Mobility businesses are commercial operations that turn mobility into a commodity. Through such businesses, one can buy a piece of mobility service—or “outsourced” mobilities—at a price for the sake of safety, convenience or efficiency. In similar ways, one can sell one’s mobility labour, measured by time and distance, for a fee. Mobility acquires its patent market value precisely as its cost—in other words, the value of immobility—becomes manifest. As such, the rise of the mobility business urges us to rethink the redistribution of mobilities across different populations.
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Mobility businesses sell customers the service of having someone else move on the customers’ behalf. Expanding rapidly, the business has far-reaching economic and social implications. — Biao Xiang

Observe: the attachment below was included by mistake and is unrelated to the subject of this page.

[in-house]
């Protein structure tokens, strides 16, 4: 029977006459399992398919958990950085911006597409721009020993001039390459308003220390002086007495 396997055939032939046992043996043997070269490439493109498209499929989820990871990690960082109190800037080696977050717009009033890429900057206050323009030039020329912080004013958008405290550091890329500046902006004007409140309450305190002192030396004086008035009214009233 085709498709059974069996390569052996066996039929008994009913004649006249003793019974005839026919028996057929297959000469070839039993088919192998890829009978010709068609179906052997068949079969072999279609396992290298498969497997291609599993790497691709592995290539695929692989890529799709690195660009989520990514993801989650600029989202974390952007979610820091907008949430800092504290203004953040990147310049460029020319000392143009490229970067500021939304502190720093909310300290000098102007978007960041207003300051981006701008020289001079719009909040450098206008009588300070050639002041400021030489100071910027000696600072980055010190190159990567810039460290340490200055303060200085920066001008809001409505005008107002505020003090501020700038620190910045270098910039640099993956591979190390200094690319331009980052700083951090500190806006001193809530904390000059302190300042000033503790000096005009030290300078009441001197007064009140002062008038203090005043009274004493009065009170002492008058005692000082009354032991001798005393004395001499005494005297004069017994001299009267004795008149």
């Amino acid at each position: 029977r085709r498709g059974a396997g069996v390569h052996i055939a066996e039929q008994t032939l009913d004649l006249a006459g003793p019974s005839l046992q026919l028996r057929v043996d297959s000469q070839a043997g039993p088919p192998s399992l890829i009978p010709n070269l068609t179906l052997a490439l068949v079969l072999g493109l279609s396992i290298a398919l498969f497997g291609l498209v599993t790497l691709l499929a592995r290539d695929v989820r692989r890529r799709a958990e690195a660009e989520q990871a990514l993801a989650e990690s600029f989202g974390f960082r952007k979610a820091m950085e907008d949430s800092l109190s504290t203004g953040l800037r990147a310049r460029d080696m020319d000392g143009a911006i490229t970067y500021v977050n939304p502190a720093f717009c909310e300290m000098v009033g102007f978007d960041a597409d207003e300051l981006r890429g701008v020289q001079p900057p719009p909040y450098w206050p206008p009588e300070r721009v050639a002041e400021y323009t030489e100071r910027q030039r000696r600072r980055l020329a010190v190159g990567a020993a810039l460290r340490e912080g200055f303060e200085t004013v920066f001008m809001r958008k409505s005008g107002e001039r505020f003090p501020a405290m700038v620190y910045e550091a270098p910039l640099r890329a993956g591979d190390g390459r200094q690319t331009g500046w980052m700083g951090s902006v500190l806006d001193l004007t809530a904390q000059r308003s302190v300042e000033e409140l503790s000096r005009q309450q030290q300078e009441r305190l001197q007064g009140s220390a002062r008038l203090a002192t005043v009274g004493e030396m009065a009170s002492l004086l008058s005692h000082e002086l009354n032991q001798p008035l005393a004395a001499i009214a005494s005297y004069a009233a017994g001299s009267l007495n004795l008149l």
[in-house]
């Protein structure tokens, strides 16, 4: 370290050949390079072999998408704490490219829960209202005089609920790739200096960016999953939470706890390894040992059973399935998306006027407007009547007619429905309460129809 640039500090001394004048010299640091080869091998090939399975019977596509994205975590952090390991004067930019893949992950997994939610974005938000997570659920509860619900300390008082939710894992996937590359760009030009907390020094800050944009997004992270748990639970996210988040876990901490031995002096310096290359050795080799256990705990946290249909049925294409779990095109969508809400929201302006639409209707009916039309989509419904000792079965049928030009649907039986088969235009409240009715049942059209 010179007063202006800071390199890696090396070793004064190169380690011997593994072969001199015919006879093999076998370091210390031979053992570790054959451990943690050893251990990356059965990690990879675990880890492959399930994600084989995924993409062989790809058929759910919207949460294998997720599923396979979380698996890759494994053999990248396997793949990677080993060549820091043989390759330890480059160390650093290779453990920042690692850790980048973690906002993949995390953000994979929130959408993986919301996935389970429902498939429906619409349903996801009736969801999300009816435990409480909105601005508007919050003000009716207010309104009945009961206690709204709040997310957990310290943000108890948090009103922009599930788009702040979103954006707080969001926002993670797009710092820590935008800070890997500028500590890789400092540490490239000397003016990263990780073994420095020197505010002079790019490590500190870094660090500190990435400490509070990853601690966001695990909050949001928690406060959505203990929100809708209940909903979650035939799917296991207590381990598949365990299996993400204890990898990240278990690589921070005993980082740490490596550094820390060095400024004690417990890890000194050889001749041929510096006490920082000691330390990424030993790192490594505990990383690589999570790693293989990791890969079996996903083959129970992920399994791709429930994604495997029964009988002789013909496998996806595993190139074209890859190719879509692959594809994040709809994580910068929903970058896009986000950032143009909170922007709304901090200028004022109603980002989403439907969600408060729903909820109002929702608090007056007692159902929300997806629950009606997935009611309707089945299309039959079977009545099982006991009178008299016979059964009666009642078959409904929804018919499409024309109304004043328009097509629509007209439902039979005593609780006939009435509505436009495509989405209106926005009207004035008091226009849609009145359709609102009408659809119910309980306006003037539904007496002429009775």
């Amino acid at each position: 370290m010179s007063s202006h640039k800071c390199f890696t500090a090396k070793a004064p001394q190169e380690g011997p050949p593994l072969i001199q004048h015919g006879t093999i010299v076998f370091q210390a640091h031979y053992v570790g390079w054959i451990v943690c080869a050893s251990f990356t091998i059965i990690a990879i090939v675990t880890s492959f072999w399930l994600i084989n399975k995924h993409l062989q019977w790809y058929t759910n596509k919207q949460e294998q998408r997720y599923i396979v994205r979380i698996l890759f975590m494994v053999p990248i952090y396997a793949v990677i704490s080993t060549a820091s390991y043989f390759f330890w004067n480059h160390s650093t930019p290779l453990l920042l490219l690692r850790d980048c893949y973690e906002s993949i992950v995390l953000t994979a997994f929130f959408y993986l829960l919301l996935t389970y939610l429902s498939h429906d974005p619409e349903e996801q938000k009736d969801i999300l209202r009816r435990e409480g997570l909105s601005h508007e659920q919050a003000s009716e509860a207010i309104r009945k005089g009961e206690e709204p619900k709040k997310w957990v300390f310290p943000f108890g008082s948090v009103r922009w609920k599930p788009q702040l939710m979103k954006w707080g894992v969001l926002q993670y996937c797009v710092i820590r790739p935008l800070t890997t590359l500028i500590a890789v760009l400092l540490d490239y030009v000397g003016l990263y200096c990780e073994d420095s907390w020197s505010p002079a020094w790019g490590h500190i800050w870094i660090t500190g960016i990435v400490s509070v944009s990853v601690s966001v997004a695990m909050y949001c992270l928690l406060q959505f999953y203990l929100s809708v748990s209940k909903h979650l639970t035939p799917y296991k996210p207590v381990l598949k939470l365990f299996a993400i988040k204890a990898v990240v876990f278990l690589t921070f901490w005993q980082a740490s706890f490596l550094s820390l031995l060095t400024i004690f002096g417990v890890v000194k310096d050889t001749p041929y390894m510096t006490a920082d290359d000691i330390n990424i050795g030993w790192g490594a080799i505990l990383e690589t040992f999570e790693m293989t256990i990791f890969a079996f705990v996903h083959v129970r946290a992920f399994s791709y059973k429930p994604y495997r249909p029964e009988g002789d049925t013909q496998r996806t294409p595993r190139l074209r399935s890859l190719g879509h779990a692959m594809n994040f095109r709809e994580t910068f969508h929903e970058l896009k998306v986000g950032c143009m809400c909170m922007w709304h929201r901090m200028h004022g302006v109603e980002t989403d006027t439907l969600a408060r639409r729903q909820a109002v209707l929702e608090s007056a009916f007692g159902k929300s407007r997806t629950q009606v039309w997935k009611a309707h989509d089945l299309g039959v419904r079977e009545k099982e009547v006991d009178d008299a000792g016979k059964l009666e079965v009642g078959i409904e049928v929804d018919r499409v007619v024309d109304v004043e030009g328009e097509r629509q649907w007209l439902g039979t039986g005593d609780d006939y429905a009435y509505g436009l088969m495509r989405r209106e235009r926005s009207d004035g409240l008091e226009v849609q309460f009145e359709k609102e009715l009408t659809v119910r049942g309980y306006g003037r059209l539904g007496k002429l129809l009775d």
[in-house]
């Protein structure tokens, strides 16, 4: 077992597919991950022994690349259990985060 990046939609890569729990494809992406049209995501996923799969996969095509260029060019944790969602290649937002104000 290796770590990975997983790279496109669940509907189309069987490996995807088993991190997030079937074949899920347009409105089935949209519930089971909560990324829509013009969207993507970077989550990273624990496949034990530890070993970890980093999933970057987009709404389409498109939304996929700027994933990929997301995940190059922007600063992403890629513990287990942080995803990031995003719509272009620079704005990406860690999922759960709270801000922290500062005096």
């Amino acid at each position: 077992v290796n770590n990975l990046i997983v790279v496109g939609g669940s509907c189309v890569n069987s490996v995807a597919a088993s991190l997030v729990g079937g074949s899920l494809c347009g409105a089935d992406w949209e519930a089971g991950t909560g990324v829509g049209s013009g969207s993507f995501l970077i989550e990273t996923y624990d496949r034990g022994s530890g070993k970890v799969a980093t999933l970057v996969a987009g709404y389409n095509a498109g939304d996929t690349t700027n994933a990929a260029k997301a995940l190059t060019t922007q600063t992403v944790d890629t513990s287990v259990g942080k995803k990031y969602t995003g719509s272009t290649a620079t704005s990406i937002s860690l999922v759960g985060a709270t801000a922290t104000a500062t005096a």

Testimonies of gig economy workers during the pandemic in Germany show that lockdowns have altered labour options, creating and consolidating new patterns of mobility and immobility. — Moritz Altenried, Manuela Bojadživev & Mira Wallis
This entry sheds light on the different forms of mobility businesses that emerged in South Africa, and how online ride-hailing firms expanded their businesses by collaborating with companies to transport employees and deliver goods during the COVID-19 lockdown in 2020. — Mengnjo Tardzenyuy Thomas
Throughout the COVID-19 pandemic, the government of the Canary Islands has implemented a strategy based on advertisement, economic diplomacy, and public health security to sustain tourist mobility, a vital element of the Islands’ economy. — Lore Purroy